One of the many elements that make up a romance novel is a black moment. Simply put, the black moment is a point in a novel, near the end, where the love interests are torn apart with no immediate signs of reconciliation. A black moment can make or break a romance novel. It fills the reader with an emotional high, the need to keep reading as fast as possible to get the main characters together again.
My early novels suck at black moments. This is one of the many areas I have learned a ton from in the past few years. The black moment is very much related to the emotional journey of the characters. External forces can trigger but it’s the internal weak spots that are utilized.
Romance writers need to juggle the external and internal plots. Internal is harder to see, harder put a pulse point on. It can be vague, or hidden. It can also be overdone and beat the reader on the head too often. A juggle that when done correctly, make the black moment even better.
Once upon a time I received an R&R (Revise and Resubmit) with a lot of focus on the internal plot and the ending black moment. I ate up the advice, reading it over and over again, eager to shape up my novel. I did, and sub-sequentially used that advice for many other novels.
My black moments grew better. But certain things can be made stronger. I just finished chopping up another black moment, based on some excellent advice that triggered a “what if” moment that my characters hate me for. Let me back up a bit: I love HEA, I love seeing my characters in happy places. My early novels were complete with desperate moments to get them together as quickly and smoothly as possible.
Not anymore. Since starting to write NA, I have embraced the torture. A true writer, torturing characters fuels a giddy feeling inside. My poor, poor characters. So in this latest black moment revision, the triggered idea pushed both characters into a dark place.
I may have clapped in glee. Then I worked through other parts of my novel and wanted to cry at what my characters were now going to be forced through. The set up was there, the failure level huge. The characters high enough that the emotional drop intense. And they were happy to voice their displeasure at the new ending.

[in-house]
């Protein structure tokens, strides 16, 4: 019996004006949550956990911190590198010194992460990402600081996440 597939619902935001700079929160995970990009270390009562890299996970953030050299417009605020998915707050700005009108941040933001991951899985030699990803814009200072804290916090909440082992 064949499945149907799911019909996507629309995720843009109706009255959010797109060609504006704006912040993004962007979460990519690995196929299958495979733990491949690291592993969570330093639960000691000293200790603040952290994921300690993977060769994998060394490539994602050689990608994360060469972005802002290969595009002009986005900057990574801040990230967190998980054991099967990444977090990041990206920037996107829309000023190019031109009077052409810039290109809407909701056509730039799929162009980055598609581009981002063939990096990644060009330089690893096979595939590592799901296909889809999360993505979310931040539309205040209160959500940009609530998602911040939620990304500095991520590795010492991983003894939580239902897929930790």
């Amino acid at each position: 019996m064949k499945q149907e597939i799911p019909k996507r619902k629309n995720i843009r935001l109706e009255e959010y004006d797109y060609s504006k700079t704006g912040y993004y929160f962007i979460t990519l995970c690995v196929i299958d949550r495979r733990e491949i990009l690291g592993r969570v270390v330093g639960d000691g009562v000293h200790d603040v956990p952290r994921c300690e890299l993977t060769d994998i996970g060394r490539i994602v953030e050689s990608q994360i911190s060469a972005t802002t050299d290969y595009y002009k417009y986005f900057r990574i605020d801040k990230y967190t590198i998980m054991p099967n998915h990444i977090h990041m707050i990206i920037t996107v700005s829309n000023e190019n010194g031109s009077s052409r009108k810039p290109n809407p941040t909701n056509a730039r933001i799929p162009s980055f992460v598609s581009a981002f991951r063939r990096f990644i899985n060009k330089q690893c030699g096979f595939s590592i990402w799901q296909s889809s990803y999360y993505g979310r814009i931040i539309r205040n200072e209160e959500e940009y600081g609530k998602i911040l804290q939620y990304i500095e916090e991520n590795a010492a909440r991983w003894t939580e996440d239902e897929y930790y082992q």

But, here’s the thing about black moments: it makes the ending so much better. If the love interests are happy all along, there’s no rise and fall. They haven’t overcome anything to be together, haven’t tested their relationship. Tortured love interests leave the reader desperate for them to get together and stay together. It makes the emotional ending greater and leaves the reader clutching onto the book in hangover mode. At least, it leaves me in this state!
A black moment is routed in the internal and external arcs of the novel. What does each have to lose by venturing into the relationship? Make the loss big and then throw them under the bus. It’s easy here to get cliché. Stick to what makes your characters unique. There are elements in romances that will be tried and true again and again. It’s not what happens, but how it happens.
Create characters with a lot to lose and exploit those areas in the black moment. If your moment currently isn’t black enough, build upon what you’ve already set up. Or switch things around and throw something else at them. For me, my latest alteration involved pushing a goal out of reach from one character. Instead of that character being able to reach the solution, she stumbled down. A more realistic reaction if you ask me, though both characters did hate the initial result.
That’s life. It’s not tidy and neat. It’s messy and dark. In a romance there’s that sliver of hope as the couple reaches the end together, all the stronger for the obstacles they’ve overcome.